4.

Women account for 50% of infertility cases a. male problems-35% b. unexplained factors-15%

5.

Assessment of female infertility a. complete history -duration of infertility -past obstetrical events -sexual history -review medical/surgical history -assess exposure to hazardous substances b. physical exam -assess endocrine systems for abnormalities -visualize secondary sex characteristics -tests to evaluate uterus and fallopian tubes -bimanual exam of organ mobility -lab tests c. testing -HSG-hysterosalpingogram -postcoital test Sims-Huhner test-ck cervical mucus abstain from intercourse for2-3 days performed several hours after ejaculation examine cervical mucus/sperm under 2

192

3 microscope -sperm immobilization antigen-antibody reaction -assessment of cervical mucus spinnbarkeit-the formation of thread by mucus from the cervix when spread on a glass slide and drawn out by a cover glass -U/S dx of follicular collapse -serum assay of plasma progesterone -hormone analysis estrogen, progesterone FSH, LH thyroid -basal body temperature (BBT) biphasic-↑ temp 12-14 days before menses ck temp before rising 0.5-1.00 rise=surge of LH, progesterone ova released 24-36 hrs before ↑ temp intercourse-3-4 days prior to 2-3 after -endometrial biopsy -laparoscopy -U/S 6.

D.

Assessment of male infertility a. H&P b. semen analysis -sperm density-20-200 million cells/ml -may vary day to day-collect over a month -effects of cervical mucus on sperm’s motility and survival -ck sperm’s ability to penetrate an ova

Infertility management 1. Psychosocial a. may need counseling to deal with issues of loss or inadequacy b. dx of infertility may lead to problems with couple’s personal relationship c. discuss alternatives, i.e. adoption 2.

Nonmedical therapies a. water soluble lubricants b. change to boxer shorts c. use of condoms if woman has immunologic 3

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4 reaction to sperm-will reduce antisperm antibody production 3.

Medical therapies a. ovulatory stimulants -Clomid (clomiphene) stimulates the ovarian follicle -multifetal rates-less than 10% -Parlodel (bromocriptine) inhibits release of prolactin (elevated levels of prolactin have an amenorrhea effect on the body) -Bravelle, Menopur (human menopausal gonadotropin) extremely potent requires daily monitoring daily IM for 7-14 days-first half of cycle incidence of multifetal > 25% -HCG-may be given to induce ovulations after ovaries stimulated with HMG -GnRH (gonadotropin-releasing hormone) used with hypothalamic-pituitary dysfunction or failure to respond to clomiphene b. hormone replacement therapy -use conj. estrogen and medroxyprogesterone c. male tx -thyroid/adrenal gland correction -abx for STI -clomiphene-unsure effectiveness -HCG-stimulates androgens-↑ spermatogenesis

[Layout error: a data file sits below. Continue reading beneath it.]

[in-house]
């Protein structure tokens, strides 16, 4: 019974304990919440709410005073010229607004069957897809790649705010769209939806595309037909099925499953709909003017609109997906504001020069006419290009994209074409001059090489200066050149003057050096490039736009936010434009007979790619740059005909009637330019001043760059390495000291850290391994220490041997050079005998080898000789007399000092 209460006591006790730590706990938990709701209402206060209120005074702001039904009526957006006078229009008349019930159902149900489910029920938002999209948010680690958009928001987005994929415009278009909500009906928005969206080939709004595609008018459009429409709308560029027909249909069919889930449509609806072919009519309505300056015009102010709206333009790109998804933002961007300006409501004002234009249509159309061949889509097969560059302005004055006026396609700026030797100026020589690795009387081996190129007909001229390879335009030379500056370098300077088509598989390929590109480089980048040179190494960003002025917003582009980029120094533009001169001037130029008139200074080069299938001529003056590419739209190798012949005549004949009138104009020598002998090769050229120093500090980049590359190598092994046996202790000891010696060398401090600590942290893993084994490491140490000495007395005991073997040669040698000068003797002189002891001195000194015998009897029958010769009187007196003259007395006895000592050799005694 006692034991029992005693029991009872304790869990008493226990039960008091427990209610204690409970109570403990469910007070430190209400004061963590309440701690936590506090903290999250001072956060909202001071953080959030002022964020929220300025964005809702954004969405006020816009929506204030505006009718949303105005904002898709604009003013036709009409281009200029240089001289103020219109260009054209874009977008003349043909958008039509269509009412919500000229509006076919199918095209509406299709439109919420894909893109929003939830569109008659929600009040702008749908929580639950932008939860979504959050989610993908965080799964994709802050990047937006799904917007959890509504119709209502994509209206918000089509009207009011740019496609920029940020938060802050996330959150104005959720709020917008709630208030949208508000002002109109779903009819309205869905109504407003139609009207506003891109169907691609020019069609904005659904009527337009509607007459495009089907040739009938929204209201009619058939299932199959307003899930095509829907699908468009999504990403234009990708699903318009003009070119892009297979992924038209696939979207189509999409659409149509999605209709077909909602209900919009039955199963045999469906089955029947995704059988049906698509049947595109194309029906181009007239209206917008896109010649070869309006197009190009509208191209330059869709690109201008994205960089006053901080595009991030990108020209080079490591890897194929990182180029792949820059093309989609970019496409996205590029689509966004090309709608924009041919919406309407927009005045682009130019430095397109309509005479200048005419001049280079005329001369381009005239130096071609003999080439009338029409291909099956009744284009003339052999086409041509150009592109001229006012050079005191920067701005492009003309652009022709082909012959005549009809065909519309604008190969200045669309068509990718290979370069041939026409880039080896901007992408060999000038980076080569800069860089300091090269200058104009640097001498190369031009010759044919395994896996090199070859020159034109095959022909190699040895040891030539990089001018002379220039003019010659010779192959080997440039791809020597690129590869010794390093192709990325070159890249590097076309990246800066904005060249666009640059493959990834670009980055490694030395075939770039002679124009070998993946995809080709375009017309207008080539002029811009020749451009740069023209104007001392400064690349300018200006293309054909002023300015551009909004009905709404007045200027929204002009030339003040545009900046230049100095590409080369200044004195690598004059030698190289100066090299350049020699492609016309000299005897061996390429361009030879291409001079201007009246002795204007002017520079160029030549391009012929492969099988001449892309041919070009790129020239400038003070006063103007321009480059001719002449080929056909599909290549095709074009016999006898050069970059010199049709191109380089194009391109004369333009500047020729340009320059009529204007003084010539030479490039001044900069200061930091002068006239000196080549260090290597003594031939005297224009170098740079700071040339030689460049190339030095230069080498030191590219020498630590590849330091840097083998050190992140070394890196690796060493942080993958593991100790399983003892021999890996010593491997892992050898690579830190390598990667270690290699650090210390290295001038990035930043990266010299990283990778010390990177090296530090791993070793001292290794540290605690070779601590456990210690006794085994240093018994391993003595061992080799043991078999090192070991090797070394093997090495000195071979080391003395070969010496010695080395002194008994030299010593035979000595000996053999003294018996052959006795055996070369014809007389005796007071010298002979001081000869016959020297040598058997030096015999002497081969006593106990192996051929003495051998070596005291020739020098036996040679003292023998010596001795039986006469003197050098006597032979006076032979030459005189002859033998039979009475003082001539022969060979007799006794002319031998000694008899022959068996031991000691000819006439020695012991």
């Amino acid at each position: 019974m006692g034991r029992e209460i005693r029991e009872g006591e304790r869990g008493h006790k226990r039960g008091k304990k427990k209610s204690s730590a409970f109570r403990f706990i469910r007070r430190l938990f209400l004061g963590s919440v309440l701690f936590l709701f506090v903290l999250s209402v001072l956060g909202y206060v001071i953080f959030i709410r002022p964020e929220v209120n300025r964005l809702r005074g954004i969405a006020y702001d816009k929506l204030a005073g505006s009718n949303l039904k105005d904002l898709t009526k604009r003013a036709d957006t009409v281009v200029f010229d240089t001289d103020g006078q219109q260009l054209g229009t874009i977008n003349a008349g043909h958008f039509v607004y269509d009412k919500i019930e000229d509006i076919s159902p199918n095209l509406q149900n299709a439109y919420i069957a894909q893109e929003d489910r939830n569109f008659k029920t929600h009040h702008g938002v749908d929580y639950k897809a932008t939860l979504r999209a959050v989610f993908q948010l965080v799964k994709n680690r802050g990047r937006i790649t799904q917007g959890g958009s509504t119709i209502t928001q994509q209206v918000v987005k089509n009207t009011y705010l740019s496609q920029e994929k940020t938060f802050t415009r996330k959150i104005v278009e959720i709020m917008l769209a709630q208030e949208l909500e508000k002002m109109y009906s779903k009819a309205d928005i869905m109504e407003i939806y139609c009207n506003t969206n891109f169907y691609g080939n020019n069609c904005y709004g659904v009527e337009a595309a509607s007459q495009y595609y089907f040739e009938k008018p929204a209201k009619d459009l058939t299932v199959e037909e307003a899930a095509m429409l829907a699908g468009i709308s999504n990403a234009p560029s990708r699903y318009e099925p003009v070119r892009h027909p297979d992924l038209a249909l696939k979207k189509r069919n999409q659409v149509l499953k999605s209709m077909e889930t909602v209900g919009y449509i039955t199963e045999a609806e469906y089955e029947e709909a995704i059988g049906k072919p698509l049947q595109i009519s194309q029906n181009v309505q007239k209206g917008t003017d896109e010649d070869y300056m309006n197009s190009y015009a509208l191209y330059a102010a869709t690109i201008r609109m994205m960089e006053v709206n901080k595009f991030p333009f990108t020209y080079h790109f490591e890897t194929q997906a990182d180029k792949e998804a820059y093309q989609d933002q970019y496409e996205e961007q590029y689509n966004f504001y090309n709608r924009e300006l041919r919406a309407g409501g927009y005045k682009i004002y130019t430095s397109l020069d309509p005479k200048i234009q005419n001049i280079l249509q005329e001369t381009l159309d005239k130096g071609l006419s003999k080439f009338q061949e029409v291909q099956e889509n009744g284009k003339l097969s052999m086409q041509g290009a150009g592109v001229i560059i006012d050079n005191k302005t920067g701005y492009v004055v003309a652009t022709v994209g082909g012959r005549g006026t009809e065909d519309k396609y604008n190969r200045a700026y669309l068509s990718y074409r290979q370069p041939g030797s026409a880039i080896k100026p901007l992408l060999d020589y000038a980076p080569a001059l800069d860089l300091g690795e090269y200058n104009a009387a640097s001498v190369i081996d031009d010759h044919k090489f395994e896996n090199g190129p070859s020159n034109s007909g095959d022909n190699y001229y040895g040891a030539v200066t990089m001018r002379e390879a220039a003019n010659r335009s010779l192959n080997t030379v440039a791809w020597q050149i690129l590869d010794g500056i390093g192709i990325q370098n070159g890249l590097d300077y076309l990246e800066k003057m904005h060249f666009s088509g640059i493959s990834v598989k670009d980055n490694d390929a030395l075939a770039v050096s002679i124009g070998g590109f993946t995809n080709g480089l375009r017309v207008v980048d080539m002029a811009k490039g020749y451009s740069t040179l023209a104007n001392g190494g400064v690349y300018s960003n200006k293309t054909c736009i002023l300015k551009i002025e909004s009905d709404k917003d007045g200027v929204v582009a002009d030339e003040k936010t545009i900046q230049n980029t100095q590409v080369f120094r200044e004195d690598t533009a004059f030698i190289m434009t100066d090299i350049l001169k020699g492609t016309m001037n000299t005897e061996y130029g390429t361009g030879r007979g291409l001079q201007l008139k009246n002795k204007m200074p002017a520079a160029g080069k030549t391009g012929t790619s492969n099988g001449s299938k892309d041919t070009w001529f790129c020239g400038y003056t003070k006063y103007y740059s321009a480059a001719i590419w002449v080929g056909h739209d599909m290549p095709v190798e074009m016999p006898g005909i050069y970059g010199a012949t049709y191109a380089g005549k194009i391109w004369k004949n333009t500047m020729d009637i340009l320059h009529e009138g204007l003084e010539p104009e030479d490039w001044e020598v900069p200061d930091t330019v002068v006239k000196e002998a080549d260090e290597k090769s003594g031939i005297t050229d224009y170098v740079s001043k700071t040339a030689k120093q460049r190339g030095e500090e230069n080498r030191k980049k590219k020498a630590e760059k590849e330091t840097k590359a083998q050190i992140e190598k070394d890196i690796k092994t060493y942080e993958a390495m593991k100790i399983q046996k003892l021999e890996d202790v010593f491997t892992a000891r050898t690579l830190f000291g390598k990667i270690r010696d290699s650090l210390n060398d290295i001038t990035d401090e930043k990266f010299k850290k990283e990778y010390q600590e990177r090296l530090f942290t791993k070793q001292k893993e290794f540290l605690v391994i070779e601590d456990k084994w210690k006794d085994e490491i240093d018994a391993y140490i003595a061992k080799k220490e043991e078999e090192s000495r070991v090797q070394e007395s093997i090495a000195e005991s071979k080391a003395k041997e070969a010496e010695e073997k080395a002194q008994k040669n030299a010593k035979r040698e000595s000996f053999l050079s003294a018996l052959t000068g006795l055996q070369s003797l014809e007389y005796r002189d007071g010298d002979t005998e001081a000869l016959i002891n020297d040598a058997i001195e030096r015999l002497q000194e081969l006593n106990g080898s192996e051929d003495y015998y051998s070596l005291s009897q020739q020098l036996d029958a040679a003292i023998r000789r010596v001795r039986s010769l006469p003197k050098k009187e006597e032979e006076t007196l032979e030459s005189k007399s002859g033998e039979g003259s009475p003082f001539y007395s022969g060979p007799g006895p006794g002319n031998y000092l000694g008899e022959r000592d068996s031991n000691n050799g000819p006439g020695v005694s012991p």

4.

Surgical treatments a. excise ovarian tumors b. removal of adhesions c. hysterosalpingography-may unblock tubes d. if uterine cavity too small to carry pregnancy, no medical tx available-each successive pregnancy enlarges uterus e. may be able to reconstruct uterus R/T bicornuate f. myomectomy g. chemo/thermocautery to eliminate chronic inflammation and infection

4

194

5 5.

E.

II.

Reproductive alternatives a. assisted reproductive alternative (higher risk for ectopic) -IVF-ET-in vitro fertilization-embryo transfer -GIFT-gamete intrafallopian transfer *after ovulation, ova and sperm moved into tube -ZIFT-zygote intrafallopian transfer -ovum transfer (oocyte donation) -embryo adoption -intracytoplasmic sperm injection -assisted hatching -TDI-therapeutic donor insemination b. preimplantation genetic diagnosis -eliminate defect embryos before implantation c. surrogate mothers -use surrogate’s ova and husband’s sperm -use mother’s ova and husband’s sperm d. adoption

Nursing diagnoses 1. Body image disturbance 2.

Decisional conflict

3.

Altered patterns of sexuality

4.

Risk for social isolation

The Family Experiencing a Genetic Disorder A. Chromosomal abnormalities 1. Human Genome Project-1990-international effort to map and sequence the genetic makeup of humans a. ELSI-Ethical, Legal, and Social Implications Program-sentinel to prevent discrimination or use of material for eugenic purposes (selective breeding) b. initial sequencing complete 06/00 c. goal-to facilitate study of hereditary diseases and provide potential for altering genes to treat and/or prevent occurrence

5

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6 2.

Chromosomes a. karyotype-pictorial analysis of chromosomesusually from peripheral blood but may come from any body tissue b. autosomal chromosomes-22 pairs control traits of the body c. sex chromosomes-pair 23 determines sex controls some other traits XX-female XY-male d. dominant gene-their trait is expressed over another (AA or Aa) e. recessive gene-only expressed when another another recessive is present (aa) f. terms-allele-gene that determines a specific trait each trait has a pair of alleles genotype-genetic makeup of an individual phenotypephenotype-expression of gene’s function either measurable or observed homozygoushomozygous-has identical alleles on each chromosome in the same locus hetrozygoushetrozygous-2 different alleles at a given locus

3.